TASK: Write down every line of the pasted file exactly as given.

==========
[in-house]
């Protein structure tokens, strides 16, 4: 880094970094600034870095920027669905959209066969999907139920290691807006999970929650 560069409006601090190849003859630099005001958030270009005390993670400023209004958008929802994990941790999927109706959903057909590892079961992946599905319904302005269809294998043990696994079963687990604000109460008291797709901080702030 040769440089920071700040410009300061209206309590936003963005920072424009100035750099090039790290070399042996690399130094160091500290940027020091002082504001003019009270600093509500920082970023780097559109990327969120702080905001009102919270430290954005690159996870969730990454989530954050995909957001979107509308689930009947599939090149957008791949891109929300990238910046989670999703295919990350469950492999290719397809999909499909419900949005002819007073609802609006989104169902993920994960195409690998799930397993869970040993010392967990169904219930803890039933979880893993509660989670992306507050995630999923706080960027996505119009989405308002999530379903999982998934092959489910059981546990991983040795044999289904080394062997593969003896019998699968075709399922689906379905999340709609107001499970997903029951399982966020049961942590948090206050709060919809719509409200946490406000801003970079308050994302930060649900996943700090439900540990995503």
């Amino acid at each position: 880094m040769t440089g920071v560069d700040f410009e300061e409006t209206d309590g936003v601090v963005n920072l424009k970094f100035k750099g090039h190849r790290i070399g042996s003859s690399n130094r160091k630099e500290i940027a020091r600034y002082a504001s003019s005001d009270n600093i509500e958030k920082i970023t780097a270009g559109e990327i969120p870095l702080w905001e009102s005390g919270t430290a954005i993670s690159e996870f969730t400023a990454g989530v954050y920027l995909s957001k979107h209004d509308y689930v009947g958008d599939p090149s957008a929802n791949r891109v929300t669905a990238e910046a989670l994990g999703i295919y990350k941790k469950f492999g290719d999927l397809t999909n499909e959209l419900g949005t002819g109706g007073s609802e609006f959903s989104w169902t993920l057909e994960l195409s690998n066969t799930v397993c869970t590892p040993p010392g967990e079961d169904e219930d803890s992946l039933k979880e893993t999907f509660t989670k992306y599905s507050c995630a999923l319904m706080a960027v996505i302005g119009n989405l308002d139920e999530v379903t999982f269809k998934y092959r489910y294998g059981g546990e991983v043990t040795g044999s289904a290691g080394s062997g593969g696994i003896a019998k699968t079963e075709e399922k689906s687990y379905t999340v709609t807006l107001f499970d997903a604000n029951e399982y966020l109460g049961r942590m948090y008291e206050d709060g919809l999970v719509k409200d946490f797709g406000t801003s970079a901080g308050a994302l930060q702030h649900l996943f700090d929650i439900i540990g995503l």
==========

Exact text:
[in-house]
């Protein structure tokens, strides 16, 4: 880094970094600034870095920027669905959209066969999907139920290691807006999970929650 560069409006601090190849003859630099005001958030270009005390993670400023209004958008929802994990941790999927109706959903057909590892079961992946599905319904302005269809294998043990696994079963687990604000109460008291797709901080702030 040769440089920071700040410009300061209206309590936003963005920072424009100035750099090039790290070399042996690399130094160091500290940027020091002082504001003019009270600093509500920082970023780097559109990327969120702080905001009102919270430290954005690159996870969730990454989530954050995909957001979107509308689930009947599939090149957008791949891109929300990238910046989670999703295919990350469950492999290719397809999909499909419900949005002819007073609802609006989104169902993920994960195409690998799930397993869970040993010392967990169904219930803890039933979880893993509660989670992306507050995630999923706080960027996505119009989405308002999530379903999982998934092959489910059981546990991983040795044999289904080394062997593969003896019998699968075709399922689906379905999340709609107001499970997903029951399982966020049961942590948090206050709060919809719509409200946490406000801003970079308050994302930060649900996943700090439900540990995503």
């Amino acid at each position: 880094m040769t440089g920071v560069d700040f410009e300061e409006t209206d309590g936003v601090v963005n920072l424009k970094f100035k750099g090039h190849r790290i070399g042996s003859s690399n130094r160091k630099e500290i940027a020091r600034y002082a504001s003019s005001d009270n600093i509500e958030k920082i970023t780097a270009g559109e990327i969120p870095l702080w905001e009102s005390g919270t430290a954005i993670s690159e996870f969730t400023a990454g989530v954050y920027l995909s957001k979107h209004d509308y689930v009947g958008d599939p090149s957008a929802n791949r891109v929300t669905a990238e910046a989670l994990g999703i295919y990350k941790k469950f492999g290719d999927l397809t999909n499909e959209l419900g949005t002819g109706g007073s609802e609006f959903s989104w169902t993920l057909e994960l195409s690998n066969t799930v397993c869970t590892p040993p010392g967990e079961d169904e219930d803890s992946l039933k979880e893993t999907f509660t989670k992306y599905s507050c995630a999923l319904m706080a960027v996505i302005g119009n989405l308002d139920e999530v379903t999982f269809k998934y092959r489910y294998g059981g546990e991983v043990t040795g044999s289904a290691g080394s062997g593969g696994i003896a019998k699968t079963e075709e399922k689906s687990y379905t999340v709609t807006l107001f499970d997903a604000n029951e399982y966020l109460g049961r942590m948090y008291e206050d709060g919809l999970v719509k409200d946490f797709g406000t801003s970079a901080g308050a994302l930060q702030h649900l996943f700090d929650i439900i540990g995503l």